We review a grant of summary judgment de novo. Colorado Dep't of Pub. Health & Env't v. United States, 693 F.3d 1214, 1221 (10th Cir.2012). Summary judgment is appropriate if there is “no genuine dispute as to any material fact and the movant is entitled to judgment as a matter of law.” Id. (quoting Fed.R.Civ.P. 56(a)).

No civil action under the Copyright Act can proceed “unless it is commenced within three years after the claim accrued.” 17 U.S.C. § 507(b). The Act is silent as to when a copyright claim “accrues,” and neither this circuit nor the Supreme Court has specifically defined copyright claim accrual. However, the statute of limitations for a federal cause of action generally “begins to run when the plaintiff knows or has reason to know of the existence and cause of the injury which is the basis of his action.” Indus. Constructors Corp. v. U.S. Bureau of Reclamation, 15 F.3d 963, 969 (10th Cir.1994). In the copyright co-ownership context, no form of notice or constructive notice is clearer than “plain and express repudiation of co-ownership ․ communicated to the claimant.” Zuill v. Shanahan, 80 F.3d 1366, 1369 (9th Cir.1996); id. at 1368 (contract offered to plaintiffs stating that defendant was “sole owner and copyright holder” put plaintiffs on notice even though plaintiffs did not sign contract); Ritchie v. Williams, 395 F.3d 283, 288 n. 5 (6th Cir.2005) (same, in letter); see also Roger Miller Music, Inc. v. Sony/ATV Publ'g, LLC, 477 F.3d 383, 390 (6th Cir.2007).

The district court held that the 1993 Publication Agreement put Ms. Copeland on notice that NCS was repudiating her ownership interest, assuming she had one, in the BHI. Accordingly, the court held that her claim accrued in 1993. We reject Ms. Copeland's argument that the district court impermissibly weighed evidence or decided disputed facts to reach this conclusion. The court relied only on the undisputed fact that Ms. Copeland signed the 1993 Agreement knowing what it said, i.e., that NCS was acquiring “all Intellectual Property Rights” to the BHI and that no person other than Dr. Bruns and Dr. Disorbio “has an option, claim, or right” to the BHI. Aplt.App., vol. 1 at 82. Ms. Copeland has not alleged that she signed the Agreement due to some form of fraudulent concealment, inducement, or other improper behavior on defendant NCS Pearson's part which made her unaware of its contents. See, e.g., Indus. Constructors, 15 F.3d at 969. We agree with the district court that the 1993 Agreement placed Ms. Copeland on notice that her ostensible copyright co-ownership claim was in jeopardy and thereby started the statute of limitations running.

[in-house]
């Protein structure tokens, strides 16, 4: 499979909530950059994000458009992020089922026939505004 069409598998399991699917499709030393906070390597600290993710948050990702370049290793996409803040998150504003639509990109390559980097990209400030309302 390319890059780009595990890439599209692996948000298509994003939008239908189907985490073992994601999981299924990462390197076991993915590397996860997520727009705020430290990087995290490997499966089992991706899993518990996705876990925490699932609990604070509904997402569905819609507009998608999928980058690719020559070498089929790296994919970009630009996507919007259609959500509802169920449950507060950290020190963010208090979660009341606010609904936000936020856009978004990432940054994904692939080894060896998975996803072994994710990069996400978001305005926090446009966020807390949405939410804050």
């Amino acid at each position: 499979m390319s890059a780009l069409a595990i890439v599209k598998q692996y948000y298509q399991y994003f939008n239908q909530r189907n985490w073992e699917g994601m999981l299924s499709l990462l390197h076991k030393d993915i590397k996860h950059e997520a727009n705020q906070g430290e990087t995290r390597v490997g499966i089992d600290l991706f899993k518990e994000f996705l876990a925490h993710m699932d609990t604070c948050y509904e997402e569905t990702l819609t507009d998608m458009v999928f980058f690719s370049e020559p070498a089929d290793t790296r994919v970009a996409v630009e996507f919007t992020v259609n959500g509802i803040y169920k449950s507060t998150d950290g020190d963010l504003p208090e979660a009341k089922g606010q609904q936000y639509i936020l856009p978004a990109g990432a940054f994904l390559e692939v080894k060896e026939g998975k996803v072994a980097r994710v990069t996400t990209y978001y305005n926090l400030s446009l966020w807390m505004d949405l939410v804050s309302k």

Ms. Copeland's only explanation for why she signed the Agreement is that Dr. Disorbio told her she could not be listed as an author of the BHI on legal documents. She also asserts that Dr. Disorbio and Dr. Bruns continued to credit her as a co-author of the BHI on their own personal materials and CVs after 1993, which kept her from realizing that NCS did not consider her a co-author. While fraudulent concealment, inducement, or trickery by a defendant can toll the statute of limitations of a federal cause of action, Indus. Constructors, 15 F.3d at 969; Irwin v. Dep't. of Veterans Affairs, 498 U.S. 89, 96, 111 S.Ct. 453, 112 L.Ed.2d 435 (1990), Dr. Bruns and Dr. Disorbio are not defendants in this action, and Ms. Copeland does not allege any connection between their actions and defendant NCS Pearson.

Ms. Copeland argues that the district court wrongly attributed dispositive weight to the 1993 Agreement and ignored her explanation that she signed it only because Dr. Disorbio told her that as a non-psychologist she could not be recognized as an author on legal documents, which she believed to be legally correct. But the district court's analysis of the 1993 Agreement and Ms. Copeland's proffered facts was not a fact determination; it was an application of the legal principle that ignorance of the law does not toll a statute of limitations. Gatewood v. R.R. Ret. Bd., 88 F.3d 886, 889–90 (10th Cir.1996).

The district court reasoned in the alternative that if Ms. Copeland's claim did not accrue in 1993, it clearly accrued by 1996. We agree. Although Ms. Copeland admitted she was aware of the 1996 BHI, which represented that it was “by” Dr. Bruns and Dr. Disorbio, “with contributions by” her, in the present action she nevertheless claims the right to be recognized in the same manner as Dr. Bruns and Dr. Disorbio. Awareness that one is not being credited in the same manner as other authors starts the statute of limitations running for copyright co-ownership claims. Aalmuhammed v. Lee, 202 F.3d 1227, 1231 (9th Cir.2000). Because Ms. Copeland was aware in 1996 of the basis for this claimed right—that she was not being attributed in the same manner—her claim accrued then if it had not already accrued in 1993.